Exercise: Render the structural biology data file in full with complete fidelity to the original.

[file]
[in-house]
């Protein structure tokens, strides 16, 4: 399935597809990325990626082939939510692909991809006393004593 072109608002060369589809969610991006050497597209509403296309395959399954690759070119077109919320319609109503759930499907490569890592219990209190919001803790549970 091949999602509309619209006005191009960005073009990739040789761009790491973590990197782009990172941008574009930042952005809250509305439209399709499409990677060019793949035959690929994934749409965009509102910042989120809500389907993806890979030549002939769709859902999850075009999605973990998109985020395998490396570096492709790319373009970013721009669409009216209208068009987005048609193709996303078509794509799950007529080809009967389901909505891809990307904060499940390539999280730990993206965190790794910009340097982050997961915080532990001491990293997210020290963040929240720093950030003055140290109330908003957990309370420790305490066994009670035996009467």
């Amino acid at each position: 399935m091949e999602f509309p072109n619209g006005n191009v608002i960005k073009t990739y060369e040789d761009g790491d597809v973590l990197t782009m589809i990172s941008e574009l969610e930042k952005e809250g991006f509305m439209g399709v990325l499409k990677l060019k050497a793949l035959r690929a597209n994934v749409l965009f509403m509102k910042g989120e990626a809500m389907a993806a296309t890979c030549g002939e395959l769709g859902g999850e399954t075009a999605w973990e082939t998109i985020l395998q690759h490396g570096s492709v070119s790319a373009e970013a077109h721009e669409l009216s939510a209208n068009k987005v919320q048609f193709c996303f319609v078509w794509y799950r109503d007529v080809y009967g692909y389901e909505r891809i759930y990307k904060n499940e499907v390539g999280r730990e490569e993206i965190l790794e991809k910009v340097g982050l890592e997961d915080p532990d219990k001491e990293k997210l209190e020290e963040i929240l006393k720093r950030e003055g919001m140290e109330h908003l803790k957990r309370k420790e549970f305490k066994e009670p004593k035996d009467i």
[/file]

[in-house]
């Protein structure tokens, strides 16, 4: 399935597809990325990626082939939510692909991809006393004593 072109608002060369589809969610991006050497597209509403296309395959399954690759070119077109919320319609109503759930499907490569890592219990209190919001803790549970 091949999602509309619209006005191009960005073009990739040789761009790491973590990197782009990172941008574009930042952005809250509305439209399709499409990677060019793949035959690929994934749409965009509102910042989120809500389907993806890979030549002939769709859902999850075009999605973990998109985020395998490396570096492709790319373009970013721009669409009216209208068009987005048609193709996303078509794509799950007529080809009967389901909505891809990307904060499940390539999280730990993206965190790794910009340097982050997961915080532990001491990293997210020290963040929240720093950030003055140290109330908003957990309370420790305490066994009670035996009467």
């Amino acid at each position: 399935m091949e999602f509309p072109n619209g006005n191009v608002i960005k073009t990739y060369e040789d761009g790491d597809v973590l990197t782009m589809i990172s941008e574009l969610e930042k952005e809250g991006f509305m439209g399709v990325l499409k990677l060019k050497a793949l035959r690929a597209n994934v749409l965009f509403m509102k910042g989120e990626a809500m389907a993806a296309t890979c030549g002939e395959l769709g859902g999850e399954t075009a999605w973990e082939t998109i985020l395998q690759h490396g570096s492709v070119s790319a373009e970013a077109h721009e669409l009216s939510a209208n068009k987005v919320q048609f193709c996303f319609v078509w794509y799950r109503d007529v080809y009967g692909y389901e909505r891809i759930y990307k904060n499940e499907v390539g999280r730990e490569e993206i965190l790794e991809k910009v340097g982050l890592e997961d915080p532990d219990k001491e990293k997210l209190e020290e963040i929240l006393k720093r950030e003055g919001m140290e109330h908003l803790k957990r309370k420790e549970f305490k066994e009670p004593k035996d009467i």